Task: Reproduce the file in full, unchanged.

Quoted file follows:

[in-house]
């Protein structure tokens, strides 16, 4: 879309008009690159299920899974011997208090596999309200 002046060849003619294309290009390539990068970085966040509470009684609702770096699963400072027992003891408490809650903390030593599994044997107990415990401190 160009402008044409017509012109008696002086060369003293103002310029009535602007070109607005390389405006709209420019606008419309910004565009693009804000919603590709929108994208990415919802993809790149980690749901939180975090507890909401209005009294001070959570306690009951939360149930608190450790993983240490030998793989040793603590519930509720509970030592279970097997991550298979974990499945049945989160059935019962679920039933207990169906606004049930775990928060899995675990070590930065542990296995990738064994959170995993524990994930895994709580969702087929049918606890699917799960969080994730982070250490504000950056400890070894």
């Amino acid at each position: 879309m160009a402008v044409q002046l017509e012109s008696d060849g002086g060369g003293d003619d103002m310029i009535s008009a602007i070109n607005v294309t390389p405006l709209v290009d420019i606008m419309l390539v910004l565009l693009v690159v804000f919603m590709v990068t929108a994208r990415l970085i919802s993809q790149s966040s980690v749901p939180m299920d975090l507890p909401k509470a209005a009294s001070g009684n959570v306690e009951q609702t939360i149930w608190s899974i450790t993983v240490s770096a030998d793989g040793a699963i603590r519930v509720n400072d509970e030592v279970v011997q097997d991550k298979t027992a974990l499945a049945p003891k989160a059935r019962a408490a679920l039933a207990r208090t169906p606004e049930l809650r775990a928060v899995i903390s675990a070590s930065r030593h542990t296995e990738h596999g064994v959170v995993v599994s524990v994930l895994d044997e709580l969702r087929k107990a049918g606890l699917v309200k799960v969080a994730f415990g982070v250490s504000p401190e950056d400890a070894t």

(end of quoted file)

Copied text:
[in-house]
């Protein structure tokens, strides 16, 4: 879309008009690159299920899974011997208090596999309200 002046060849003619294309290009390539990068970085966040509470009684609702770096699963400072027992003891408490809650903390030593599994044997107990415990401190 160009402008044409017509012109008696002086060369003293103002310029009535602007070109607005390389405006709209420019606008419309910004565009693009804000919603590709929108994208990415919802993809790149980690749901939180975090507890909401209005009294001070959570306690009951939360149930608190450790993983240490030998793989040793603590519930509720509970030592279970097997991550298979974990499945049945989160059935019962679920039933207990169906606004049930775990928060899995675990070590930065542990296995990738064994959170995993524990994930895994709580969702087929049918606890699917799960969080994730982070250490504000950056400890070894």
């Amino acid at each position: 879309m160009a402008v044409q002046l017509e012109s008696d060849g002086g060369g003293d003619d103002m310029i009535s008009a602007i070109n607005v294309t390389p405006l709209v290009d420019i606008m419309l390539v910004l565009l693009v690159v804000f919603m590709v990068t929108a994208r990415l970085i919802s993809q790149s966040s980690v749901p939180m299920d975090l507890p909401k509470a209005a009294s001070g009684n959570v306690e009951q609702t939360i149930w608190s899974i450790t993983v240490s770096a030998d793989g040793a699963i603590r519930v509720n400072d509970e030592v279970v011997q097997d991550k298979t027992a974990l499945a049945p003891k989160a059935r019962a408490a679920l039933a207990r208090t169906p606004e049930l809650r775990a928060v899995i903390s675990a070590s930065r030593h542990t296995e990738h596999g064994v959170v995993v599994s524990v994930l895994d044997e709580l969702r087929k107990a049918g606890l699917v309200k799960v969080a994730f415990g982070v250490s504000p401190e950056d400890a070894t």